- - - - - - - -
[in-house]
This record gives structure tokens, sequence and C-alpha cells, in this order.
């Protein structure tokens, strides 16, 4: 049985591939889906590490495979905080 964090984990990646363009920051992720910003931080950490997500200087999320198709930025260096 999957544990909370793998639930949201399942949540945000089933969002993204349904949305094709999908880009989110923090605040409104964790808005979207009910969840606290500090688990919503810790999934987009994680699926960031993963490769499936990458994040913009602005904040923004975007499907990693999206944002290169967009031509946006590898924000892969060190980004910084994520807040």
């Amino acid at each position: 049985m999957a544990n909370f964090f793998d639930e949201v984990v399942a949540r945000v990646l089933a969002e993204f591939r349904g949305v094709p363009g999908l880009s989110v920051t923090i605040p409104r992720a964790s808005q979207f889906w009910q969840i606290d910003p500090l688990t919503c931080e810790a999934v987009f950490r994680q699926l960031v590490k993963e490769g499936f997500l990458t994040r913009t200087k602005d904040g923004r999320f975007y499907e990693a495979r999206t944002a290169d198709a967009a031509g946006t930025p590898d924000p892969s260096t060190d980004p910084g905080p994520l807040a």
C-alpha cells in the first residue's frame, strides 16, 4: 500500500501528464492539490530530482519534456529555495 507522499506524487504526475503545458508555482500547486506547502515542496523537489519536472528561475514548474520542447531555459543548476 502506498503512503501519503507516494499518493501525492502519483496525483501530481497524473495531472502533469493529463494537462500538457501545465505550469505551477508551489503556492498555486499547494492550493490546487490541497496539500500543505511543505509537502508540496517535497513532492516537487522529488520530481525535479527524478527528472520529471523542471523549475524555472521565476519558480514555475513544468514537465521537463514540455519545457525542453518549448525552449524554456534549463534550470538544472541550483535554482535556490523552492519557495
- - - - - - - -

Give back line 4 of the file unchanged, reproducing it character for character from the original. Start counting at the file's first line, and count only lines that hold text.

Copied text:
């Amino acid at each position: 049985m999957a544990n909370f964090f793998d639930e949201v984990v399942a949540r945000v990646l089933a969002e993204f591939r349904g949305v094709p363009g999908l880009s989110v920051t923090i605040p409104r992720a964790s808005q979207f889906w009910q969840i606290d910003p500090l688990t919503c931080e810790a999934v987009f950490r994680q699926l960031v590490k993963e490769g499936f997500l990458t994040r913009t200087k602005d904040g923004r999320f975007y499907e990693a495979r999206t944002a290169d198709a967009a031509g946006t930025p590898d924000p892969s260096t060190d980004p910084g905080p994520l807040a």